January 11th is National Hot Toddy Day; January 17th is National Hot Buttered Rum Day. But we think this Chocolate Hot Toddy recipe (photo #1) is so full of holiday cheer, it deserves to be enjoyed now.
Hot buttered rum, also called a rum toddy, is a type of hot toddy, a venerable warm cocktail made with rum or another spirit, boiling water, sugar or honey, spices, and in this case, butter.
The word toddy, which first appears in English around 1600-1610, comes from the Hindi word tari, meaning palm sap—the juice of the palmyra palm tree, which was fermented into an alcoholic drink.
For food trivia lovers: The word punch also derives from Hindi, panch, after the Sanskrit panchan, meaning five. It refers to the five different ingredients of punch. Here’s more about it.
Warm alcoholic beverages such as glogg, mulled wine and toddies originated in Northern Europe, where beer, cider, wine and spirits were mulled with sugar and spices to add some cheer to cold winter days.
Northern Europeans took their cue from the Romans, who, by the 2nd century, were heating wine to warm themselves [source]. They occupied Britain from the first through fifth centuries C.E.
Over the centuries, the cold weather drink became a standard during the holiday season. It’s what you received when you were offered a “cup of cheer” or “holiday cheer” in Merrie Olde England.
Toddy Comes To The New World
Hot buttered rum was a favorite in Colonial America. Rum is a New World spirit* made from molasses, a by-product of sugar refining. Distilleries in the Colonies† were making rum from molasses by the 1650s, and “hot buttered rum” joined the toddies and nogs of English tradition.
Hot buttered rum is traditionally made with dark rum, which has been aged in oak barrels to develop a deeper, molasses flavor. You can use light rum or spiced rum for a milder or spicier flavor, respectively.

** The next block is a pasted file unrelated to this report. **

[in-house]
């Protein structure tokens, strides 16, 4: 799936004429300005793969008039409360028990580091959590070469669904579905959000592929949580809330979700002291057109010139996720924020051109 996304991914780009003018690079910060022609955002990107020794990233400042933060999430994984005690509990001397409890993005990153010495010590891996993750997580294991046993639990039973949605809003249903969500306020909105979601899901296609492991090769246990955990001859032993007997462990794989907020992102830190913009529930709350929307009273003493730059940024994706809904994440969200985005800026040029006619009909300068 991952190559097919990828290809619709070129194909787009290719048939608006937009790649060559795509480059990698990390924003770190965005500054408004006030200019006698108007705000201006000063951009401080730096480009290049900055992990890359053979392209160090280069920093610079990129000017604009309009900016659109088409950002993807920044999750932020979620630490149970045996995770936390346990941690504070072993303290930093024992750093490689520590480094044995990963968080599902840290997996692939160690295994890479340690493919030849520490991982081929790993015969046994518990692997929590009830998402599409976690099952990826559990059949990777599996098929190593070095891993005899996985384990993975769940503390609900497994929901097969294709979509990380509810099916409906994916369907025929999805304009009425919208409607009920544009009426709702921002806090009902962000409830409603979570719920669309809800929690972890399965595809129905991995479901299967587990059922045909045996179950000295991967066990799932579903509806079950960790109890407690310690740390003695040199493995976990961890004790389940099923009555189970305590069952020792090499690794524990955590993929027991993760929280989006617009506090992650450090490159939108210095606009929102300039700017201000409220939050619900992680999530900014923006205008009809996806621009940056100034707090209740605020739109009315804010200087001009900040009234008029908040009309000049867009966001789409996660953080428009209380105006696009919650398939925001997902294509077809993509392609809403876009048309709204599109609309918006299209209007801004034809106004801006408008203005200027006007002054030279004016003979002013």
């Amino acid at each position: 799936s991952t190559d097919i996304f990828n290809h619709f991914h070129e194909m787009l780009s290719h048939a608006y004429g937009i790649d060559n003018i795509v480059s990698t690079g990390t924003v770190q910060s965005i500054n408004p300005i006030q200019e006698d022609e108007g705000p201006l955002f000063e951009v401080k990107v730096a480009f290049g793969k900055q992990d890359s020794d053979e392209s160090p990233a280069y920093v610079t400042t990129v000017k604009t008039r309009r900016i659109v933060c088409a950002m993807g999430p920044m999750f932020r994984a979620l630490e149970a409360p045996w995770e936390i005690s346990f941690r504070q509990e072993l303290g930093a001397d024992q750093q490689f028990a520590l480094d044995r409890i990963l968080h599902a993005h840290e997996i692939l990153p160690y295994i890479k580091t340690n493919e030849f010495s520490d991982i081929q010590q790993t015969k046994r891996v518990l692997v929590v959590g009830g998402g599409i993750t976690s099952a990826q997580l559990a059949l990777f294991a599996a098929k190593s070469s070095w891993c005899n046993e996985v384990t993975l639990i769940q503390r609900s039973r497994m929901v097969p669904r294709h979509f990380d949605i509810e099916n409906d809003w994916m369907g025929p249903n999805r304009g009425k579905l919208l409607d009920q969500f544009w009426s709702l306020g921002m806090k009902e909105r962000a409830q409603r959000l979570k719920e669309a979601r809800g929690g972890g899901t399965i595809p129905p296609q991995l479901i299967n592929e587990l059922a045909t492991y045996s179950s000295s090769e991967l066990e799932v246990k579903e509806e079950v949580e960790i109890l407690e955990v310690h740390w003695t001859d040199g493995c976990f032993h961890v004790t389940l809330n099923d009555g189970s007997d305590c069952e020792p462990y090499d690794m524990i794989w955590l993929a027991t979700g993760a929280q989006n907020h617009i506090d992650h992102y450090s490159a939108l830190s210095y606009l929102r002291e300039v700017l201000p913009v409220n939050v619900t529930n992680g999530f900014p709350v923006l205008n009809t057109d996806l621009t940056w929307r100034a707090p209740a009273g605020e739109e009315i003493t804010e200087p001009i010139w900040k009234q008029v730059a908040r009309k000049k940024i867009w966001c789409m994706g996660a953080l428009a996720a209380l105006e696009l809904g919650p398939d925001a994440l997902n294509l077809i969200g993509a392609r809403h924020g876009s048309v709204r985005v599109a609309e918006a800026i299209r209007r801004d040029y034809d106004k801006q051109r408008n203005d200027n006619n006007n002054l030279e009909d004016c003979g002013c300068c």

You may see recipes for, creamy toddies, which add cream or ice cream to the basic recipe. These are new interpretations, not traditional toddies, which were not cream beverages.
Toddies can be made of any spirit; bourbon, brandy, tequila, Scotch, and other whiskeys are popular, as is sherry.
Hot toddy’s relatives include glogg, mulled wine, nog, and other spirited drinks. Here are the differences.
This recipe was created by chocolatier John Anderson of Napa Valley’s Woodhouse Chocolate, using dark cocoa powder.
He notes: “You can adjust the cocoa in the recipe according to your desired chocolate intensity. Personally, I like a subtle chocolate flavor in this drink, but you can certainly go full chocolate if you so desire. This is just one more thing to be thankful for around the holidays!”
Base For 10-12 Servings
 The first chocolate toddy we’ve seen, created by Woodhouse Chocolate.
1. MAKE the base: Beat the ingredients together in a mixer until fluffy and smooth.
2. PLACE the base into a mug (preferably a glass mug) and add the rum and the water. Stir vigorously until well-combined.
3. TOPP with whipped cream if desired, and serve.
*Bourbon, cachaça, mezcal, pisco, Tennessee whiskey, tequila and others originated in the New World.
†While rum was distilled in the Caribbean alongside the sugar plantations, Colonists imported cheap molasses to distilled their own [source].
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